Excusez-moi French

It’s the time of the year again when we can use and misuse French phrases such as je t’aime, bonuit, bonjour, and even voulez-vous coucher avec moi.

I found out about the 14th French Film Festival at Shangri-La Cineplex five days late, which left me with little time to catch up with the films screening this year. So as a desperate attempt to partake in as much Parisian fare as I could, I declared a French movie marathon this weekend (the last two days of the filmfest, June 13 and 14). I saw seven films in two days, which shouldn’t have been possible if I have to line up each time to get myself a ticket. Thank God for Jo’s wonder ‘pass’.


The French Film Festival also took a holiday on June 12 to pave way to Pinoy films honored during the Cannes Film Festival. True to their promise to bring Cannes to Manila, five films that graced the coastal city of France were shown on the 111th year of Philippine independence. These are Raymond Red’s “Anino” (Cannes 2000 Palme d’Or winner in the short film division), “Manong Maong” and “Sabongero” (short film entries in Cannes 2009), “Serbis” (Brillante Mendoza’s controversial film that competed for the Palme d’Or in 2008), and “Independencia” (Raya Martin’s competing film for the Un Certain Regard section of Cannes 2009).

Check out my review of “Independencia".


We all know how reliable the cinematic sensibility of the Movie and Television Review and Classification Board (MTRCB) is, pun intended. And here they go again. One of the festival’s films, Benoit Jacquot’s “À Tout de Suite (Right Now)”, was rated X by the Board, which means that it cannot be shown on theatres. Moreover, “Le Pianiste (The Piano Teacher)” by Michael Haneke (this year’s winner of the Palme d’Or for “The White Ribbon”) almost got banned. MTRCB passed it on the condition that it will only be screened once. MTRCB doesn’t care about the film’s merits or the importance of the graphic presentation of sex and/or violence in setting the film’s mood. They merely slap ratings and censor scenes without looking at the bigger picture. ‘Nuf said, Save that for another blog.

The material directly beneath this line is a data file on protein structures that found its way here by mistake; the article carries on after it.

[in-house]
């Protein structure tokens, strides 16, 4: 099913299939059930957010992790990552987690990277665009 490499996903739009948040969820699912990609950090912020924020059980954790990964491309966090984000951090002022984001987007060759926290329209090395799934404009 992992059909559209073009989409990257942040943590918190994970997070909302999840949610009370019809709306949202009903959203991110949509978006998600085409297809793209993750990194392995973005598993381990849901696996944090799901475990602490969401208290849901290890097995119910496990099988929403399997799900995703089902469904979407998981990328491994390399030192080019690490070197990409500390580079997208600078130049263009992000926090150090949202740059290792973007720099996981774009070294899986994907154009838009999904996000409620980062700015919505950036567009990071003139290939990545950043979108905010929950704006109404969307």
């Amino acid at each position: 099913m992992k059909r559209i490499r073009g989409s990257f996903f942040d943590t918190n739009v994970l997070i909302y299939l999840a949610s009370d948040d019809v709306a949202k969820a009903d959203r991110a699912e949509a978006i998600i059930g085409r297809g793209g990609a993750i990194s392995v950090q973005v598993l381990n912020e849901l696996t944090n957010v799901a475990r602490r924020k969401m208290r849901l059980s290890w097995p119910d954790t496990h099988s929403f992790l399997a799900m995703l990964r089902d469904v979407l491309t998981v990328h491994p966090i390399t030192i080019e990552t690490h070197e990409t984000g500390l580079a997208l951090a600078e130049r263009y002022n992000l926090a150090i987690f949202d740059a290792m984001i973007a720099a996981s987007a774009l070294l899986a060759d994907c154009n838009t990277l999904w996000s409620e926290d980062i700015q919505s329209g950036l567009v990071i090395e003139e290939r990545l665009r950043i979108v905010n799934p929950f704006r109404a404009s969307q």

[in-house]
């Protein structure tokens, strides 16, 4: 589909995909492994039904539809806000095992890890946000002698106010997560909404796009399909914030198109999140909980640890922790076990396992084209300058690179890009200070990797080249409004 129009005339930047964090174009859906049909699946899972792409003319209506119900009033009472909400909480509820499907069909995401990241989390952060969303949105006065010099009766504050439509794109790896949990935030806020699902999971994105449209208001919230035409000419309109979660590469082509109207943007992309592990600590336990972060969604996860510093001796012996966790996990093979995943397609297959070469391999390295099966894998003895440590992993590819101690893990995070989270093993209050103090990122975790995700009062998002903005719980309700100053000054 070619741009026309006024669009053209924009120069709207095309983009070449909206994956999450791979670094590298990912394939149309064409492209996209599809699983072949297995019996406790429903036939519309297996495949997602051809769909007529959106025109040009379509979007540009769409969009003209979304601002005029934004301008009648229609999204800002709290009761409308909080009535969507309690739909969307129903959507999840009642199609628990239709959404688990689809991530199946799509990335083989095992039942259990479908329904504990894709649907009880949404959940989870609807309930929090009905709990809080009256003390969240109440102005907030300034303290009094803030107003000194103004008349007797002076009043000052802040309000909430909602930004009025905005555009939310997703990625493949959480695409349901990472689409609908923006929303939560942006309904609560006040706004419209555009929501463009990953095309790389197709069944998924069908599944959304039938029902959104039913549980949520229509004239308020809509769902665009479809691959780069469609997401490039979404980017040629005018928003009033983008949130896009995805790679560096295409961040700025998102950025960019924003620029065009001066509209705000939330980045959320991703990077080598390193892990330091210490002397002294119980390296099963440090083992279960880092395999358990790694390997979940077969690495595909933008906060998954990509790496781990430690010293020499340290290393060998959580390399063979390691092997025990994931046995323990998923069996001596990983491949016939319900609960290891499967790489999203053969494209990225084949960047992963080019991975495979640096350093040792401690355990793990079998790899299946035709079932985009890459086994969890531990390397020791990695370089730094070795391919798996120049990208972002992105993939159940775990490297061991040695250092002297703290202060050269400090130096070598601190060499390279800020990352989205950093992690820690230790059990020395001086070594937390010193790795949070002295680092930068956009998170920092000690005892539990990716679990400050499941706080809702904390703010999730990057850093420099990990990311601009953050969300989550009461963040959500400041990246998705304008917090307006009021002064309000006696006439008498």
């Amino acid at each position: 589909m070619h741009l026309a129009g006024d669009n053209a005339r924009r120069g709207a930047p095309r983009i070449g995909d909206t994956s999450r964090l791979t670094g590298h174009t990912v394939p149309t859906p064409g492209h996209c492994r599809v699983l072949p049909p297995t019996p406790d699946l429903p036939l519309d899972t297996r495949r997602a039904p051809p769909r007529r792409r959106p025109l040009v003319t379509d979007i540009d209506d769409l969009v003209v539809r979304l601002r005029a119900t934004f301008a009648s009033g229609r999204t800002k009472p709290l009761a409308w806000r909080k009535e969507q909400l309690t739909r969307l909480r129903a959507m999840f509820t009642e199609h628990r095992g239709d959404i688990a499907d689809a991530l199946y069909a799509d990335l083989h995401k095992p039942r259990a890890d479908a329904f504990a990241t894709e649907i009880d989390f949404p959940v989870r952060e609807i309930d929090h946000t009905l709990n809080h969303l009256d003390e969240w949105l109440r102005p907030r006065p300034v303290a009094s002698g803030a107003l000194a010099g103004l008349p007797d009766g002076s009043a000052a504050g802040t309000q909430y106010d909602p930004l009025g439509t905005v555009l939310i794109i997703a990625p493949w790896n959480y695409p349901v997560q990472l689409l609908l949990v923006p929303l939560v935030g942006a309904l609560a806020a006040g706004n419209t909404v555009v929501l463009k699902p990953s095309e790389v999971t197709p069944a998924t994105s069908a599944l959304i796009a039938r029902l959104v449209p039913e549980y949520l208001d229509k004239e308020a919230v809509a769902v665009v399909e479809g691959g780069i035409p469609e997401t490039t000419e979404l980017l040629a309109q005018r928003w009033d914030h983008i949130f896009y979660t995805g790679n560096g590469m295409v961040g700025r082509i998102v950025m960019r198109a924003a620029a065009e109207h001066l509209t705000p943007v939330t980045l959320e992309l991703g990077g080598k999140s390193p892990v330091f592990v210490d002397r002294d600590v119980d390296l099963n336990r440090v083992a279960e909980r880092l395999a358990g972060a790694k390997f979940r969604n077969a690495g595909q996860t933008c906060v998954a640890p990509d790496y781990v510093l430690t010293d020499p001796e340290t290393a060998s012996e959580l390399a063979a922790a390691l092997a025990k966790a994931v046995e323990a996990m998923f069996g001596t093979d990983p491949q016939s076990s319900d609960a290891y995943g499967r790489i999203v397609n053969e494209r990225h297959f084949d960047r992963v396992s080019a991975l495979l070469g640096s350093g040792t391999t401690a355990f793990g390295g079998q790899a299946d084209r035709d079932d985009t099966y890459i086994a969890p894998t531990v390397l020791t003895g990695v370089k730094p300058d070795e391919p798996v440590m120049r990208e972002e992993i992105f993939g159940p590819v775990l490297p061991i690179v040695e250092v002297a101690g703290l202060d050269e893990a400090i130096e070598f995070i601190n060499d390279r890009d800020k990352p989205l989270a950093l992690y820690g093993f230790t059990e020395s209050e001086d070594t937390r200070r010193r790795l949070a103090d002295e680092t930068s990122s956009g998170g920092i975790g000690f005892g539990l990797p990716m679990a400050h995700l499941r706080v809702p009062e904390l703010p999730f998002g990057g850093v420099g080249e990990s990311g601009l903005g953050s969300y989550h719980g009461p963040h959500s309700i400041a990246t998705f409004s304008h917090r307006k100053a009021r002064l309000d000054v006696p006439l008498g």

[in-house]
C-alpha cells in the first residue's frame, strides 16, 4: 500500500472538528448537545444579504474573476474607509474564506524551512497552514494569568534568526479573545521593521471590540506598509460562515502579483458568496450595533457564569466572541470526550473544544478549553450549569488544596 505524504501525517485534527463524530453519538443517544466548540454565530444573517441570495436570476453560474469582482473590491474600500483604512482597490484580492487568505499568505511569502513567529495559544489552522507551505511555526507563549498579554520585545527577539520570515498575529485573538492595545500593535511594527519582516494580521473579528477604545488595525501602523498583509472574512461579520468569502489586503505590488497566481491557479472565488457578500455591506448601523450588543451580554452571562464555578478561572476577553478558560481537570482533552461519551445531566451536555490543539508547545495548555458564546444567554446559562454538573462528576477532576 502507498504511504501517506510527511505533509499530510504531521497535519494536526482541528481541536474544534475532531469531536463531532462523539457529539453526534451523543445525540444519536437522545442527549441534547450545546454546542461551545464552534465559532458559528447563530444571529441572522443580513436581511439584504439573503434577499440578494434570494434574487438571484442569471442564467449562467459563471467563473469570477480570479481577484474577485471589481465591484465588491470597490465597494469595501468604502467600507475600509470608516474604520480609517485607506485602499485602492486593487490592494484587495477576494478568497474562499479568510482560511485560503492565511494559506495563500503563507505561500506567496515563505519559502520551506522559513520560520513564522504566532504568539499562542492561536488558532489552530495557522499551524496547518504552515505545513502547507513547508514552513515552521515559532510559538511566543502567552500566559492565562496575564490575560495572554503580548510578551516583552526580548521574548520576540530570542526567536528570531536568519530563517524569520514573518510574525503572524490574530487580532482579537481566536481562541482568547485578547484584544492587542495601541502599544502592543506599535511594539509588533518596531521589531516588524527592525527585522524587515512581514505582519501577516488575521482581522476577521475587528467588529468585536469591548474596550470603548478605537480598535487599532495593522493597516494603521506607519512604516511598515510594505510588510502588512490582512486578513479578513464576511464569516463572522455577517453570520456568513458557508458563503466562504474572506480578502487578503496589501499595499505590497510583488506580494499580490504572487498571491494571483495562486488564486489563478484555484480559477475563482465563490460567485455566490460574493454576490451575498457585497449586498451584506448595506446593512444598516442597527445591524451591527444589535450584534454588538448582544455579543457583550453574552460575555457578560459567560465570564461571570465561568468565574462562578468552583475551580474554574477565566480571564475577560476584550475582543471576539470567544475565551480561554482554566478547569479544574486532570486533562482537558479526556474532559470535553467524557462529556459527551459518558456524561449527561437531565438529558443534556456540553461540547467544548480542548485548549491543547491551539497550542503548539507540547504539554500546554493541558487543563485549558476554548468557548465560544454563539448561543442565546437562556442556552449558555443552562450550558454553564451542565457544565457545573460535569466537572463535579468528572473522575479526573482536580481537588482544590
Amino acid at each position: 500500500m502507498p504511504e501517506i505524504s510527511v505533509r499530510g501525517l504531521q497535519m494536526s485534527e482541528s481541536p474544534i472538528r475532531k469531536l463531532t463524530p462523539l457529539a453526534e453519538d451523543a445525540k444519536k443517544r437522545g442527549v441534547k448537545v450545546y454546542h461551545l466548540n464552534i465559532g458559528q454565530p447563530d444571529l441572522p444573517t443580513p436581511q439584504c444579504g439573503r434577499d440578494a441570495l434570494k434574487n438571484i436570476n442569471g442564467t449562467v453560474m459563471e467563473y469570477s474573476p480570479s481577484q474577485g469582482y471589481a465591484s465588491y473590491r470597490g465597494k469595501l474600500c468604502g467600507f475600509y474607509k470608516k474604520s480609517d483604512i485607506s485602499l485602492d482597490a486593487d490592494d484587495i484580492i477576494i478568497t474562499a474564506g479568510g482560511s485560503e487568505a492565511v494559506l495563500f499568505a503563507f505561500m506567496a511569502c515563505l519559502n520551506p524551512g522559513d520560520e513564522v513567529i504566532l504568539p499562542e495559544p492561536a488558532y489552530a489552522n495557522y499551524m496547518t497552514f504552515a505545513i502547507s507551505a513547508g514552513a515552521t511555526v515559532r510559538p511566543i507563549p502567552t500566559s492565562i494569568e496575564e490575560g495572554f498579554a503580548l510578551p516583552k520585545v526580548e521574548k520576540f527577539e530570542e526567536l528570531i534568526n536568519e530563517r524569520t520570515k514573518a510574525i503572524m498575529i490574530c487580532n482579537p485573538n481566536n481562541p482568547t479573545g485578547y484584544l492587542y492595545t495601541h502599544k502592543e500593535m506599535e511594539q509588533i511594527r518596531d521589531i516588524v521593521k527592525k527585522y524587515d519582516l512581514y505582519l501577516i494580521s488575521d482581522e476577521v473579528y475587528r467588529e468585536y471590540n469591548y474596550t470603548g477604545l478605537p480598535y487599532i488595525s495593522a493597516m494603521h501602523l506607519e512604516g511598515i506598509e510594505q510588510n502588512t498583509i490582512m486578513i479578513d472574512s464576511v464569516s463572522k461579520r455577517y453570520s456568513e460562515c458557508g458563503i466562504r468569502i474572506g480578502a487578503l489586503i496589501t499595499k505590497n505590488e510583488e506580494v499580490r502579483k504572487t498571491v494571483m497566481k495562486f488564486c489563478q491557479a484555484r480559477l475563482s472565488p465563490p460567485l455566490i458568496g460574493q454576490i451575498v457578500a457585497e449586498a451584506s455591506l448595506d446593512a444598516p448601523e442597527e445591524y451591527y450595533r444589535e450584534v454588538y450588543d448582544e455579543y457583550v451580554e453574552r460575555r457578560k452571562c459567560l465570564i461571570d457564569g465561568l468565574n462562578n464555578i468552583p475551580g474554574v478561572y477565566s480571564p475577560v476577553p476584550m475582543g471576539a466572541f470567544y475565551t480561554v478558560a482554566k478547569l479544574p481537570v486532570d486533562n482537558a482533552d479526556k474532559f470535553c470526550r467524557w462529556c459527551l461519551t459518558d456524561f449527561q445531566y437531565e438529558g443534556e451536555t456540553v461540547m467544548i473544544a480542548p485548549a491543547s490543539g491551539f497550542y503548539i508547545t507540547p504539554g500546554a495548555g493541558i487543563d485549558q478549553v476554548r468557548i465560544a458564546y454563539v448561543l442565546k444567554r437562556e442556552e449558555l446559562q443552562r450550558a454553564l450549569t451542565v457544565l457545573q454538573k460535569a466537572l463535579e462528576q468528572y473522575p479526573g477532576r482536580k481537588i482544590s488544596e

The first French film that I saw from the festival is the period comedy “Ridicule” by Patrice Leconte. This Academy Award nominee for Best Foreign Language Film in 1996 traces the struggles of a poor French lord trying to get royal backing on a drainage project. But in order to get the favor of the king, he needs to dip his toes in the corruption and sarcasm (which they refer to as ‘wit’) that plague the court. I am not a fan of period films, and by all means, I am not amused by their fancy way of talking and funny costumes. Men in wigs and in make-up baffle me. But this farce is surprisingly absorbing. You’ll easily get lost in the mind games that defined the time.

Meanwhile, David Vigne’s “Jean de la Fontaine” follows the famous French fabulist’s confrontation with Colbert of Louis XIV’s court. Unlike “Ridicule”, this film lacks wit and substance.

Ridicule (1996) – 3/5
Jean de la Fontaine (2007) – 2/5


Abdel Kechiche dissects teenage romance and high school drama (the superficial kind that is) with the hilarious but sharp “L'esquive (Games of Love and Chance)”. In high school, the trivial becomes life and death situations and verbal squabbles are relentless. Sandwiched in the funny scenes is a disturbing and long sequence that felt like a forceful punch in the gut.
Winner of the Grand Jury Prize during the 2006 Cannes Film Festival, Bruno Dumont’s “Flandres” is a dark cross-examination of the simplicity of rural life and the horrors of war. The film banks on shock value and implants unpleasant images of abuse into our minds.

My favorite film from last year’s French Film Festival is Christophe Honore’s “Les Chansons d’Amour (Love Songs)”, the quirky modern romance musical. He returns this year with an earlier work entitled “17 fois Cécile Cassard (17 Times Cecile Cassard)”. The film embodies the same electricity as “Love Songs” – the hyper-kinetic music and the stylized camerawork. However, Cecile Cassard’s life is rather empty. All she did the entire running time of the movie is to feel sorry for herself and fumbles in rebuilding her life. What a letdown.

L'esquive (2003) – 3/5
Flandres (2006) – 2.5/5
17 Times Cécile Cassard (2002) – 2/5


“Les quatre cents coups (The 400 Blows)” is the breakthrough film of Nouvelle Vague director Francois Truffaut. This classic is about a delinquent juvenile’s slow descent to petty crime. An admirable work that is sure to strike a chord with everyone. Meanwhile, Claude Miller’s “Un Secret (A Secret)” is a Holocaust family drama that is beautifully shot and undeniably moving.

The 400 Blows (1959) – 3/5
A Secret (2007) – 3/5

That will do it for now. Till the next French Film Festival. Au revoir.

1 comment:

Cannes Holiday Apartment said...

Your blog keeps getting better and better! Your older articles are not as good as newer ones you have a lot more creativity and originality now keep it up!


Related Posts with Thumbnails